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So you see a few poor people running around with no shoes on, any rational person would feel sympathy but what do my favourite backpackers do? Mimic then. In the seemingly endless quest to be a ‘real’ traveller, these hard core vagabonds feel the need to go barefoot as they travel around South East Asia. You’re officially my hero, is that what you needed to hear? Ok, then please put your bloody flip-flops back on.

Barefoot backpackers
Grrrrrrrrrrrrrr

Now, please don’t misconstrue this rant – I’m all for not wearing footwear when it’s feasible, around a guesthost? Ok maybe. In your condo, sure knock yourself out. Walking up the high street in Vang Vieng, Chiang Mai or Ho Chi Minh – what are you doing bro?! It’s not big and it’s not clever.

 

Furthermore, this contrived effort at seemingly saying “ I’m such a real traveler duuuude” just doesn’t fly with me at all when the only times I come across these people is when I’m in the most touristy places at all. I spy them at a full moon party or in Angkor Wat, amongst all the other backpacking hordes. If you’re such a real traveler dude, how come I’ve never stumbled across any of you shoeless wanderers in East Timor, Bangladesh, Sudan or Lebanon?

 

In a desperate plea to finally put an end to this ridiculous trait I’ll say this – you’re on the road, and living your dream, and that’s great. But there’s no need to go native bro, you just look like a try-hard idiot. Peace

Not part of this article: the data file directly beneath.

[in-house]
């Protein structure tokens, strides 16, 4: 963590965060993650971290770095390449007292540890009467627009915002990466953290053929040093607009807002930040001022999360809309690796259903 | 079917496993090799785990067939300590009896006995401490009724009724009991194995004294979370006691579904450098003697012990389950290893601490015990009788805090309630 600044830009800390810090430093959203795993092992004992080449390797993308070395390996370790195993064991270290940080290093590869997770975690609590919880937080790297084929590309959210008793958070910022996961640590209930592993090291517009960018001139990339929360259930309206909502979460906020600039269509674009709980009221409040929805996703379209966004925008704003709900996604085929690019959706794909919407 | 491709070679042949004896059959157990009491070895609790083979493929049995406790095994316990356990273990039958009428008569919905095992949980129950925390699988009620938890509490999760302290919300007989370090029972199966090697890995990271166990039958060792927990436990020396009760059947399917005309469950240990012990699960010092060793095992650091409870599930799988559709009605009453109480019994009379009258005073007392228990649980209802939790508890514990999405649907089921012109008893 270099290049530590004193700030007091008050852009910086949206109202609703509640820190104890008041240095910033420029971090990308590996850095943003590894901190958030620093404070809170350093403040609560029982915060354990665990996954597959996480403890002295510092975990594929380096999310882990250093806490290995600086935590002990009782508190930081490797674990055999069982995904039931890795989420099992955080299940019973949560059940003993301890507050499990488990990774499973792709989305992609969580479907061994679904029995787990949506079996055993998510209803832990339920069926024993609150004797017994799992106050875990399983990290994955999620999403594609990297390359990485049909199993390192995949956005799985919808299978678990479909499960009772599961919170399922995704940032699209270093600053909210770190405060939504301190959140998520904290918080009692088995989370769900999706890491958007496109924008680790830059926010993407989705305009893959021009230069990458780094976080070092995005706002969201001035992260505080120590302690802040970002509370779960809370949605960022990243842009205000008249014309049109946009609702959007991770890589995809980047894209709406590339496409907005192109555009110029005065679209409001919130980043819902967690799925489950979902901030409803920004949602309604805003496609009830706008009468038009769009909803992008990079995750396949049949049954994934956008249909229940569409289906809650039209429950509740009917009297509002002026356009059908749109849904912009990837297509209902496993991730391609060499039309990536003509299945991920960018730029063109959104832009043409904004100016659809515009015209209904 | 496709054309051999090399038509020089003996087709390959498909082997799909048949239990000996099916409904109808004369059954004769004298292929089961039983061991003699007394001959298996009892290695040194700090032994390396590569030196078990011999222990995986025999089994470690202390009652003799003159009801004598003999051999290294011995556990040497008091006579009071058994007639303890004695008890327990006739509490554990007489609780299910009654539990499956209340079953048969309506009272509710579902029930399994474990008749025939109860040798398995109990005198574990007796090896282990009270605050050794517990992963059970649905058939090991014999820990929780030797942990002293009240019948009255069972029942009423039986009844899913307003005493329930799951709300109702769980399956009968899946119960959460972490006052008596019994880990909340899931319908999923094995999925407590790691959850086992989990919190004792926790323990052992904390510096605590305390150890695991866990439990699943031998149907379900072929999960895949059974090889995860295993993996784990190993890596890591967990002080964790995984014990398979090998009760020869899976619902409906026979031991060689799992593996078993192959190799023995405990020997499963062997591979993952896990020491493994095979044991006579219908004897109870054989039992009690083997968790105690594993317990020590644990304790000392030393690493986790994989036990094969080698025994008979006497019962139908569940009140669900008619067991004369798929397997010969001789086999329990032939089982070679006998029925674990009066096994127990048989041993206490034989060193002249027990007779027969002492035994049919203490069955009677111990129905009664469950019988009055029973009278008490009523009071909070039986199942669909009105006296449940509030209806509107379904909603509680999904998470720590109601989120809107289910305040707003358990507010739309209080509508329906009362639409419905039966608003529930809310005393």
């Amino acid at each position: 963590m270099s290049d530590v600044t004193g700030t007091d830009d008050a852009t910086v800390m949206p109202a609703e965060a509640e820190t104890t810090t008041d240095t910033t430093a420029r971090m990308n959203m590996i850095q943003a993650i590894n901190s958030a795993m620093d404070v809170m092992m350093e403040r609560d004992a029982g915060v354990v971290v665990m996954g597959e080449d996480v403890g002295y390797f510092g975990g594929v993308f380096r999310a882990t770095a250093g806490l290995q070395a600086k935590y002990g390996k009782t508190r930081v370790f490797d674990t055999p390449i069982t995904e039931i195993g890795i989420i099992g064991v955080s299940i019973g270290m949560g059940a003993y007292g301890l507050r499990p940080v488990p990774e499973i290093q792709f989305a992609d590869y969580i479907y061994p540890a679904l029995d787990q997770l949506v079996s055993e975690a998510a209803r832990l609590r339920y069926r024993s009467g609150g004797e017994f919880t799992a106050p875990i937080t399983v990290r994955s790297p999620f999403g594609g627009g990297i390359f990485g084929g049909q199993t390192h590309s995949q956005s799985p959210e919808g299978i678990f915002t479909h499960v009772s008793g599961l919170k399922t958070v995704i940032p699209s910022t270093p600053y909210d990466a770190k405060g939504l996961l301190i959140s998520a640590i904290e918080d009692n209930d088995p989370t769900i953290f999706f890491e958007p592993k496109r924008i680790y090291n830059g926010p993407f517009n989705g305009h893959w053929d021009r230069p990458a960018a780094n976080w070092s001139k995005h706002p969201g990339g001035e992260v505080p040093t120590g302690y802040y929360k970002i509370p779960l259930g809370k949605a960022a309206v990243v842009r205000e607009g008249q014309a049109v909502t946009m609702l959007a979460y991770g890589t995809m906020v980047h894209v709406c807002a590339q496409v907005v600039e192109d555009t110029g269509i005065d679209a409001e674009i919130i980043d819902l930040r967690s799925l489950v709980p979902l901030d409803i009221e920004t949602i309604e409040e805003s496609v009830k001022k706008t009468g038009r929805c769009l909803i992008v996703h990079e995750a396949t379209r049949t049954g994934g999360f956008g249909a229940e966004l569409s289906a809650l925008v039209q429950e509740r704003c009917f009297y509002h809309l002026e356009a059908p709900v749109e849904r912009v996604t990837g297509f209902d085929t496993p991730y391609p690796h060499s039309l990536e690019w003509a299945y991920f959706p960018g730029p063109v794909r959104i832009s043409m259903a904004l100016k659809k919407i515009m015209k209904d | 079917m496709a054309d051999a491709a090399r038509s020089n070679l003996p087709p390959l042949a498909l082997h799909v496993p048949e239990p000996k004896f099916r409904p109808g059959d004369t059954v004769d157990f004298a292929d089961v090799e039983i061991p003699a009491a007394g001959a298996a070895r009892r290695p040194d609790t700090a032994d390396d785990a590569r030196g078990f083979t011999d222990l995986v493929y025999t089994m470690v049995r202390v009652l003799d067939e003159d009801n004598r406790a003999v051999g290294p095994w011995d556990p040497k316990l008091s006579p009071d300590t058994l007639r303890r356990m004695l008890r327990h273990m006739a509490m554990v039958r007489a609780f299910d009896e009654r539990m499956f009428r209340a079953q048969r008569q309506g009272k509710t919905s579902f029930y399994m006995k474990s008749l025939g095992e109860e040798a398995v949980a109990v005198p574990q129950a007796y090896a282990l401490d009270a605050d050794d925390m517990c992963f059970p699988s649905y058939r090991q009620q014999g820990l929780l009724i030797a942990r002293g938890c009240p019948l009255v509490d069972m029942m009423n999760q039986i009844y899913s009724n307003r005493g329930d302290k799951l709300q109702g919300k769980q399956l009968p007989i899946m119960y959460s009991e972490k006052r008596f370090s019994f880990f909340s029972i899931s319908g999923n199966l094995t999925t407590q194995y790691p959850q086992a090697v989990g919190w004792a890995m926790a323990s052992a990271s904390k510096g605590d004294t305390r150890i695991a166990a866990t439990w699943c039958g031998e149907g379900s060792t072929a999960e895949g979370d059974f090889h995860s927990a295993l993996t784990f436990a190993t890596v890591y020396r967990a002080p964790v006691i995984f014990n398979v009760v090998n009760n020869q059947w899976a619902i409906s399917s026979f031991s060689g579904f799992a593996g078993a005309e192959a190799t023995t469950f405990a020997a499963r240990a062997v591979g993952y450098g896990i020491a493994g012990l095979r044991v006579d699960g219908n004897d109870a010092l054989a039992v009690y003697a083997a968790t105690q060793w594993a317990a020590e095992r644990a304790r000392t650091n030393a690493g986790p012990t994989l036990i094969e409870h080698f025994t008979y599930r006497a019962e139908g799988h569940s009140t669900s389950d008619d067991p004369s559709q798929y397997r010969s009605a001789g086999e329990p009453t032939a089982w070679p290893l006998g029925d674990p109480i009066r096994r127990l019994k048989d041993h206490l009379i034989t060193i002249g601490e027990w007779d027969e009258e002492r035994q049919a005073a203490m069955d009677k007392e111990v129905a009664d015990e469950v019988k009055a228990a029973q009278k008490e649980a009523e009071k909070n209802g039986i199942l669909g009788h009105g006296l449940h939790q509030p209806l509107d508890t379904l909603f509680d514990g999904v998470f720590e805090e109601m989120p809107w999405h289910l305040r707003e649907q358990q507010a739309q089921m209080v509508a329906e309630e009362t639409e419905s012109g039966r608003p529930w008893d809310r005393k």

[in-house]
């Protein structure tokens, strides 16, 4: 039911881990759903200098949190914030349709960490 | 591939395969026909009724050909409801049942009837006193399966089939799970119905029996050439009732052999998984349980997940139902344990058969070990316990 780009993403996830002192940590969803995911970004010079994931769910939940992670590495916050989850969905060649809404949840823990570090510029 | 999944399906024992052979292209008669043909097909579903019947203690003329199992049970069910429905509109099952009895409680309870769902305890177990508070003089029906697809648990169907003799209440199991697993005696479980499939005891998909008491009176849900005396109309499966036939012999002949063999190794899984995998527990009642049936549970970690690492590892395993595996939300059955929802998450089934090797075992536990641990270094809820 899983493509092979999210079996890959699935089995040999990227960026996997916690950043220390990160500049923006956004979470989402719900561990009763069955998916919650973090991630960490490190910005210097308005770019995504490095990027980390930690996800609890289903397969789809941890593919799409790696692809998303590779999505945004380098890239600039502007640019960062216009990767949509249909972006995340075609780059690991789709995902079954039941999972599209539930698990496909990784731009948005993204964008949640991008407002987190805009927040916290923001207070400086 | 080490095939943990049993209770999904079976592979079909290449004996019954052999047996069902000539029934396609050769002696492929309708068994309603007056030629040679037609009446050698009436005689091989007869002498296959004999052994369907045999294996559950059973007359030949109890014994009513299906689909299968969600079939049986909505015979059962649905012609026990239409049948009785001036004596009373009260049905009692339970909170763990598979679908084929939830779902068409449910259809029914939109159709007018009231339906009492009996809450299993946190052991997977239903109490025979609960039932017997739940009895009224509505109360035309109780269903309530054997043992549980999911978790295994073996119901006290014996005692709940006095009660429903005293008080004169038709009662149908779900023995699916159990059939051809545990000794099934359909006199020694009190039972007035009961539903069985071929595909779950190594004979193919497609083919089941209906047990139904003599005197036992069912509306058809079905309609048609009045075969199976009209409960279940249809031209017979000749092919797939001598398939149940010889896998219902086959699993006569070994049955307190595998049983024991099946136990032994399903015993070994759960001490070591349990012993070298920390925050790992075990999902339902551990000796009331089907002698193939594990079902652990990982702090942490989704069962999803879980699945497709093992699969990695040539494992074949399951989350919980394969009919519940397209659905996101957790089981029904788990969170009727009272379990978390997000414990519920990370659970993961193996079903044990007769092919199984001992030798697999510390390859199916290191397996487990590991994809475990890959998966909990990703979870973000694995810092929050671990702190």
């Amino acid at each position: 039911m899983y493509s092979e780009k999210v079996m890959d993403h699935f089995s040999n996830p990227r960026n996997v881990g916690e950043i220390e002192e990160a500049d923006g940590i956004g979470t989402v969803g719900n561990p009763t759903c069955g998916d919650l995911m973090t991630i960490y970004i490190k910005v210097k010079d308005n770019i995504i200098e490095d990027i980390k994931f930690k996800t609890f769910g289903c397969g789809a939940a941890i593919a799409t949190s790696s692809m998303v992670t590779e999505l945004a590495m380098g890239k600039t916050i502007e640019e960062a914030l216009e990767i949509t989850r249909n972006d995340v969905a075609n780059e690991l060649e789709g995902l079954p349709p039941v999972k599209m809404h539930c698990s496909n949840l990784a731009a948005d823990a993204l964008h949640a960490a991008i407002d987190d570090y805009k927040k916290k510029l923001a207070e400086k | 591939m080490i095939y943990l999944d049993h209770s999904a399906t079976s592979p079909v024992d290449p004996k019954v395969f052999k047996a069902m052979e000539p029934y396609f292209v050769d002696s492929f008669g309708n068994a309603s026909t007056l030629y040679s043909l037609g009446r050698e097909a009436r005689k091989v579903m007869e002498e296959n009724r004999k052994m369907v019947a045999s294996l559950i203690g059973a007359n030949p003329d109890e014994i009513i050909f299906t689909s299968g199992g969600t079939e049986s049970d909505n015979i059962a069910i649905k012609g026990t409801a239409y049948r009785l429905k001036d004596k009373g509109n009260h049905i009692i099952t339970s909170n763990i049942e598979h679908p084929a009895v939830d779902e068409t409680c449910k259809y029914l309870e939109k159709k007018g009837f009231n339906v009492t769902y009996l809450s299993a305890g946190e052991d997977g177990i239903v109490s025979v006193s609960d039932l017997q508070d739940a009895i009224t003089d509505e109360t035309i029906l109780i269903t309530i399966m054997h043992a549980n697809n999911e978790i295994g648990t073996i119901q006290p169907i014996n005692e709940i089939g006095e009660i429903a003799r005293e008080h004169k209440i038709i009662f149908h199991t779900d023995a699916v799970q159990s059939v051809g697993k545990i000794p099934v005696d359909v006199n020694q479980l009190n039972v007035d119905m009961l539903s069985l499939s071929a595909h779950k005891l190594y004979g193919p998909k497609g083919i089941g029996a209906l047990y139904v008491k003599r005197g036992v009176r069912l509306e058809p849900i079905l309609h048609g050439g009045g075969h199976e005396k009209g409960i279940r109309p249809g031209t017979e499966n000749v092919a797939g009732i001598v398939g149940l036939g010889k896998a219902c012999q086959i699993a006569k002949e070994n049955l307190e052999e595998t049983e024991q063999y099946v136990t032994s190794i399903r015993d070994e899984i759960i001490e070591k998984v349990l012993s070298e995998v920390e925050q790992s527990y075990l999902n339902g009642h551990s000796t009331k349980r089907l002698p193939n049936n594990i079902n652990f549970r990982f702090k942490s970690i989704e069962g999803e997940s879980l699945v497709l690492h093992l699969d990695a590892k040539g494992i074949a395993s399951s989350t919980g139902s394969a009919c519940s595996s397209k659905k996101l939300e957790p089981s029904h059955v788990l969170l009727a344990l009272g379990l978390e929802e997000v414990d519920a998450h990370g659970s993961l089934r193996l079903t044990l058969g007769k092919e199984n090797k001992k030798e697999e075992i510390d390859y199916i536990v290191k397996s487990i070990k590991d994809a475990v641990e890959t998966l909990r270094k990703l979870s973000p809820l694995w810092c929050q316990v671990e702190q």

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24 thoughts on “Tuesday’s Travel Rant: Barefoot backpackers

  1. Why get upset about this? I’m living barefoot, I love feeling the ground and it’s a way of self-empowerment: My feet are conditioned to take any surface I’m walking on. Of course also when I’m travelling. And if the locals can do it, of course I can do it as well!

  2. Hahaha, although I am a barefoot wonder of the world, I do enjoy your article!

    I don’t take offense because my reason has nothing to do with these people that frustrate you. I’ve been going on-again, off-again barefoot for over 10 years now and when I started this particular SE Asia travel, I decided shoes were the way to go. Well, my shoes have decided otherwise. I have now purchased 3 pairs of “slippers” and the longest any of them has stayed with me (and not popped or disappeared at a dorm room door) has been a record breaking 1.5 weeks! So I have decided that if they don’t want me, I don’t want them! We have a pretty hate-hate relationship.

    Anyway, having said all this, I’m not trying to prove anything to anyone (well maybe to my long-lost shoes) and I just love the feeling of being barefoot anywhere I’ve ever been! (From Djibouti to Iceland and soon you WILL be seeing me in East Timor too!) I do agree, the people trying to prove something and be “hard-core” backpackers should realize it may not really come across that way. But for those barefoot lovers out there, rock out and enjoy the feel of whatever it is under your feet. If you don’t, then please, for the sake of yourself and all the others out there – GO PUT ON SOME FREAKIN’ SHOES!!!!!

    Thanks for writing!

    1. hey chris,

      cheers for reading mate. This article doesn’t actually apply to ppl like u tho, you’re a real barefoot backpacker, not doing it for show. This is about fakers, trying to be too cool for school! 😛